Scientists report that they now know how to build a molecular Trojan horse that can penetrate gram-negative bacteria, solving a problem that for decades has stalled the development of effective new antibiotics against these increasingly drug-resistant microbes. The findings appear in the journal Nature.
Led by University of Illinois chemistry professor Paul Hergenrother, the scientists tested their approach by modifying a drug that kills only gram-positive bacteria, which lack the rugged outer cell membrane that characterizes gram-negative microbes and makes them so difficult to combat. The modifications converted the drug into a broad-spectrum antibiotic that could also kill gram-negatives, the team reports.
- The Epidemiology and Pathophysiology of Gram-Negative Pathogens in Hospitalized Patients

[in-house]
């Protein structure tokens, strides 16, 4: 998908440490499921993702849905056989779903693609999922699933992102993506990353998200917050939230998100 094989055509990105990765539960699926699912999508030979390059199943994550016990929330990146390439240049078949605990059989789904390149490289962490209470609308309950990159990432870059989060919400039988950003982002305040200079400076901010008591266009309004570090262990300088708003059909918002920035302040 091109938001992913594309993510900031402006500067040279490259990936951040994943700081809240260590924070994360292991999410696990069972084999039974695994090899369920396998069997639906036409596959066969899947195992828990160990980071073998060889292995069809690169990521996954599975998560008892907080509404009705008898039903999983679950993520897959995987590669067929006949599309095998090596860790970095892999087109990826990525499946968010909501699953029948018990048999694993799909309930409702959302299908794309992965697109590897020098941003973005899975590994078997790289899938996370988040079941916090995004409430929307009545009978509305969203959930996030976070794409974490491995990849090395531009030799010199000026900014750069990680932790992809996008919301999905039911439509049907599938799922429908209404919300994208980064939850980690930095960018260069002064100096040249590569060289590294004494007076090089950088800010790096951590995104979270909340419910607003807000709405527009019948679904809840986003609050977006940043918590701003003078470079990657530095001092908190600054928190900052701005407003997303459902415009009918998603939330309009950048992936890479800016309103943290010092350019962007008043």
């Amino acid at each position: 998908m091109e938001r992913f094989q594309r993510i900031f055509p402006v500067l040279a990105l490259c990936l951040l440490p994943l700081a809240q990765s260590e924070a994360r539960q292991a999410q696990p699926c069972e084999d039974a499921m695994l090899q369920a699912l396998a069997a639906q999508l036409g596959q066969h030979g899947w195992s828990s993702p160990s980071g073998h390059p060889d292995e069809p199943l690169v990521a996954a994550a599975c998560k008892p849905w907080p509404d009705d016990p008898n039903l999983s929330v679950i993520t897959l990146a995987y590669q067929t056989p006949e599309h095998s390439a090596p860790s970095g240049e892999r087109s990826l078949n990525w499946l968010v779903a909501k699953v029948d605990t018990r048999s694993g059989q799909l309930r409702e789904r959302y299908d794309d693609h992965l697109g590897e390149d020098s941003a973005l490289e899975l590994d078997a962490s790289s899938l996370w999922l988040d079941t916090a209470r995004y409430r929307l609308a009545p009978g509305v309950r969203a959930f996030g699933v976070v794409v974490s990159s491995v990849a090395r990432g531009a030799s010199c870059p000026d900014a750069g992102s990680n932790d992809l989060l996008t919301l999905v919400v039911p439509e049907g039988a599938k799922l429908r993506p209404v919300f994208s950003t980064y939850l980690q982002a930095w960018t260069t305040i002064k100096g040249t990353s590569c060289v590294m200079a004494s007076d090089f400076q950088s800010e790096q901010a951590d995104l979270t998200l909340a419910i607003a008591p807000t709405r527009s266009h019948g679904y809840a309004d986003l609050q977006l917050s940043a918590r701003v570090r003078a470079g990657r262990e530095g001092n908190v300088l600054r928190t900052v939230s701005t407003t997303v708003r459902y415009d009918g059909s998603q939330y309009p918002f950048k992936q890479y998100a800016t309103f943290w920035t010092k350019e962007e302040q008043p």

- Effective Combination Therapy Could Change Medical Practice for Treatment of Drug Resistant Infections
- World Health Organization Publishes List of Bacteria for Which New Antibiotics are Urgently Needed
Gram-negative bacteria include pathogenic strains of Escherichia coli, Acinetobacter, Klebsiella and Pseudomonas aureginosa, all of which, according to the Centers for Disease Control and Prevention, are becoming “increasingly resistant to most available antibiotics.”
The effort to find new antibiotics to combat these pathogens has failed again and again simply because almost all new drugs are unable to penetrate the gram-negative bacterial cell wall, Hergenrother said.